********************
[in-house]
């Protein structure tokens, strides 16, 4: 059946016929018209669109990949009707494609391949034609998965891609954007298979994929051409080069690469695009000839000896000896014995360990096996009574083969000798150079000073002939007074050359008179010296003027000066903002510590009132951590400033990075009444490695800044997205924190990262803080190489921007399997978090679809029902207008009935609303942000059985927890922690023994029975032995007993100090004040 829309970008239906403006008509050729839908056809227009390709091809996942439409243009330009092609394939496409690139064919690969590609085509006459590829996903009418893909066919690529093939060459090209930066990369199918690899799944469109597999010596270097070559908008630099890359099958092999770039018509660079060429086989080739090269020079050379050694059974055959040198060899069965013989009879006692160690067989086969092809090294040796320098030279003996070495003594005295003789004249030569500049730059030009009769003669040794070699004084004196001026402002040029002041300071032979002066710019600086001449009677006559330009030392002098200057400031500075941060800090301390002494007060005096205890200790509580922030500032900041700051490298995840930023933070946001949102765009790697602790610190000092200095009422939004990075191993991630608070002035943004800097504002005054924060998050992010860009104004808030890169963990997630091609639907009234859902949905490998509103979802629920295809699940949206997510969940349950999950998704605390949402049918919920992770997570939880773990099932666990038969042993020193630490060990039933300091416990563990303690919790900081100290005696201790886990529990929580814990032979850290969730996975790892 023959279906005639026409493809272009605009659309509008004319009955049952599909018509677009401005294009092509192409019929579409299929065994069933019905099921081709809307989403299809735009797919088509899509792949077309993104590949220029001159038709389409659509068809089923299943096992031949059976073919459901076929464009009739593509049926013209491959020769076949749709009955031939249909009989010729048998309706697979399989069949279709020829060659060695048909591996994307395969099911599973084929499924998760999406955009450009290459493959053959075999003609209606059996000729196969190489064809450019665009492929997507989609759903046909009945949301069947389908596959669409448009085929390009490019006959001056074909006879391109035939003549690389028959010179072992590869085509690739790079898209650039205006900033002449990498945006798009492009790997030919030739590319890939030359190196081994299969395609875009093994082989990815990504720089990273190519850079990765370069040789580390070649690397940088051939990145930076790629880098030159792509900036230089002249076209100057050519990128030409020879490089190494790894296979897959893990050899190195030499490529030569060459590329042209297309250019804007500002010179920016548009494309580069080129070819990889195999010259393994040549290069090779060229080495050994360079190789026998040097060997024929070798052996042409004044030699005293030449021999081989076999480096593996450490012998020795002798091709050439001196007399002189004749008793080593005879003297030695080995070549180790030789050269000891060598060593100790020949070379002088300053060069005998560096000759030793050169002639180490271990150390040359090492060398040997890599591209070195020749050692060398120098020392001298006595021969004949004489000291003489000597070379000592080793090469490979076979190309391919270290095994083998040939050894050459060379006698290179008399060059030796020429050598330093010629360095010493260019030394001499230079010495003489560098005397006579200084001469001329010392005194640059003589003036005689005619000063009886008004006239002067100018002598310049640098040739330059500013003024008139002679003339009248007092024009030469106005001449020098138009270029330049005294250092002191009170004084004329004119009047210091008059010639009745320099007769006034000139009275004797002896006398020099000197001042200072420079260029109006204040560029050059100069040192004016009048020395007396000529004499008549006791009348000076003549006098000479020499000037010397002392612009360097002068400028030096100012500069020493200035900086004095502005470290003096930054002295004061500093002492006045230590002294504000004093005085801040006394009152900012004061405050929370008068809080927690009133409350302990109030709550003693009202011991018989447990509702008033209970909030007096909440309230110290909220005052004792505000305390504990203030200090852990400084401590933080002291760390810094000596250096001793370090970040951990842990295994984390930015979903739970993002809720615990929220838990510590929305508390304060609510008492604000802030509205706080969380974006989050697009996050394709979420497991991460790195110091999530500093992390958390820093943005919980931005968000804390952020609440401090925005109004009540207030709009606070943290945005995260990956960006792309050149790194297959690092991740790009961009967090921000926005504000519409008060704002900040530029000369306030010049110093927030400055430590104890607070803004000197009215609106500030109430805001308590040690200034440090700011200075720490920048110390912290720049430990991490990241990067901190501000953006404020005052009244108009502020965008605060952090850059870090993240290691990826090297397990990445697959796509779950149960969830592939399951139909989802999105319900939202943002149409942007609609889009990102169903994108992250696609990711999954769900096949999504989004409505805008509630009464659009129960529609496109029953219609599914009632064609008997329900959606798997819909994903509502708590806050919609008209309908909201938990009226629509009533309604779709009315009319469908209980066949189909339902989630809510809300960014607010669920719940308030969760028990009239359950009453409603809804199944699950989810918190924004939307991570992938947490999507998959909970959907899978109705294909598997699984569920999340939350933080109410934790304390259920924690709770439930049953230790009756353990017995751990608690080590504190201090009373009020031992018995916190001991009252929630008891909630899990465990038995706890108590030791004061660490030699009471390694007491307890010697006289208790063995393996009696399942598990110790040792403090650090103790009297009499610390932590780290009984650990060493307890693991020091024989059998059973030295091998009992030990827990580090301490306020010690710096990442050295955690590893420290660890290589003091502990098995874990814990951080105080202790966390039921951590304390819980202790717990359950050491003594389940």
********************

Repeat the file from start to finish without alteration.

[in-house]
């Protein structure tokens, strides 16, 4: 059946016929018209669109990949009707494609391949034609998965891609954007298979994929051409080069690469695009000839000896000896014995360990096996009574083969000798150079000073002939007074050359008179010296003027000066903002510590009132951590400033990075009444490695800044997205924190990262803080190489921007399997978090679809029902207008009935609303942000059985927890922690023994029975032995007993100090004040 829309970008239906403006008509050729839908056809227009390709091809996942439409243009330009092609394939496409690139064919690969590609085509006459590829996903009418893909066919690529093939060459090209930066990369199918690899799944469109597999010596270097070559908008630099890359099958092999770039018509660079060429086989080739090269020079050379050694059974055959040198060899069965013989009879006692160690067989086969092809090294040796320098030279003996070495003594005295003789004249030569500049730059030009009769003669040794070699004084004196001026402002040029002041300071032979002066710019600086001449009677006559330009030392002098200057400031500075941060800090301390002494007060005096205890200790509580922030500032900041700051490298995840930023933070946001949102765009790697602790610190000092200095009422939004990075191993991630608070002035943004800097504002005054924060998050992010860009104004808030890169963990997630091609639907009234859902949905490998509103979802629920295809699940949206997510969940349950999950998704605390949402049918919920992770997570939880773990099932666990038969042993020193630490060990039933300091416990563990303690919790900081100290005696201790886990529990929580814990032979850290969730996975790892 023959279906005639026409493809272009605009659309509008004319009955049952599909018509677009401005294009092509192409019929579409299929065994069933019905099921081709809307989403299809735009797919088509899509792949077309993104590949220029001159038709389409659509068809089923299943096992031949059976073919459901076929464009009739593509049926013209491959020769076949749709009955031939249909009989010729048998309706697979399989069949279709020829060659060695048909591996994307395969099911599973084929499924998760999406955009450009290459493959053959075999003609209606059996000729196969190489064809450019665009492929997507989609759903046909009945949301069947389908596959669409448009085929390009490019006959001056074909006879391109035939003549690389028959010179072992590869085509690739790079898209650039205006900033002449990498945006798009492009790997030919030739590319890939030359190196081994299969395609875009093994082989990815990504720089990273190519850079990765370069040789580390070649690397940088051939990145930076790629880098030159792509900036230089002249076209100057050519990128030409020879490089190494790894296979897959893990050899190195030499490529030569060459590329042209297309250019804007500002010179920016548009494309580069080129070819990889195999010259393994040549290069090779060229080495050994360079190789026998040097060997024929070798052996042409004044030699005293030449021999081989076999480096593996450490012998020795002798091709050439001196007399002189004749008793080593005879003297030695080995070549180790030789050269000891060598060593100790020949070379002088300053060069005998560096000759030793050169002639180490271990150390040359090492060398040997890599591209070195020749050692060398120098020392001298006595021969004949004489000291003489000597070379000592080793090469490979076979190309391919270290095994083998040939050894050459060379006698290179008399060059030796020429050598330093010629360095010493260019030394001499230079010495003489560098005397006579200084001469001329010392005194640059003589003036005689005619000063009886008004006239002067100018002598310049640098040739330059500013003024008139002679003339009248007092024009030469106005001449020098138009270029330049005294250092002191009170004084004329004119009047210091008059010639009745320099007769006034000139009275004797002896006398020099000197001042200072420079260029109006204040560029050059100069040192004016009048020395007396000529004499008549006791009348000076003549006098000479020499000037010397002392612009360097002068400028030096100012500069020493200035900086004095502005470290003096930054002295004061500093002492006045230590002294504000004093005085801040006394009152900012004061405050929370008068809080927690009133409350302990109030709550003693009202011991018989447990509702008033209970909030007096909440309230110290909220005052004792505000305390504990203030200090852990400084401590933080002291760390810094000596250096001793370090970040951990842990295994984390930015979903739970993002809720615990929220838990510590929305508390304060609510008492604000802030509205706080969380974006989050697009996050394709979420497991991460790195110091999530500093992390958390820093943005919980931005968000804390952020609440401090925005109004009540207030709009606070943290945005995260990956960006792309050149790194297959690092991740790009961009967090921000926005504000519409008060704002900040530029000369306030010049110093927030400055430590104890607070803004000197009215609106500030109430805001308590040690200034440090700011200075720490920048110390912290720049430990991490990241990067901190501000953006404020005052009244108009502020965008605060952090850059870090993240290691990826090297397990990445697959796509779950149960969830592939399951139909989802999105319900939202943002149409942007609609889009990102169903994108992250696609990711999954769900096949999504989004409505805008509630009464659009129960529609496109029953219609599914009632064609008997329900959606798997819909994903509502708590806050919609008209309908909201938990009226629509009533309604779709009315009319469908209980066949189909339902989630809510809300960014607010669920719940308030969760028990009239359950009453409603809804199944699950989810918190924004939307991570992938947490999507998959909970959907899978109705294909598997699984569920999340939350933080109410934790304390259920924690709770439930049953230790009756353990017995751990608690080590504190201090009373009020031992018995916190001991009252929630008891909630899990465990038995706890108590030791004061660490030699009471390694007491307890010697006289208790063995393996009696399942598990110790040792403090650090103790009297009499610390932590780290009984650990060493307890693991020091024989059998059973030295091998009992030990827990580090301490306020010690710096990442050295955690590893420290660890290589003091502990098995874990814990951080105080202790966390039921951590304390819980202790717990359950050491003594389940």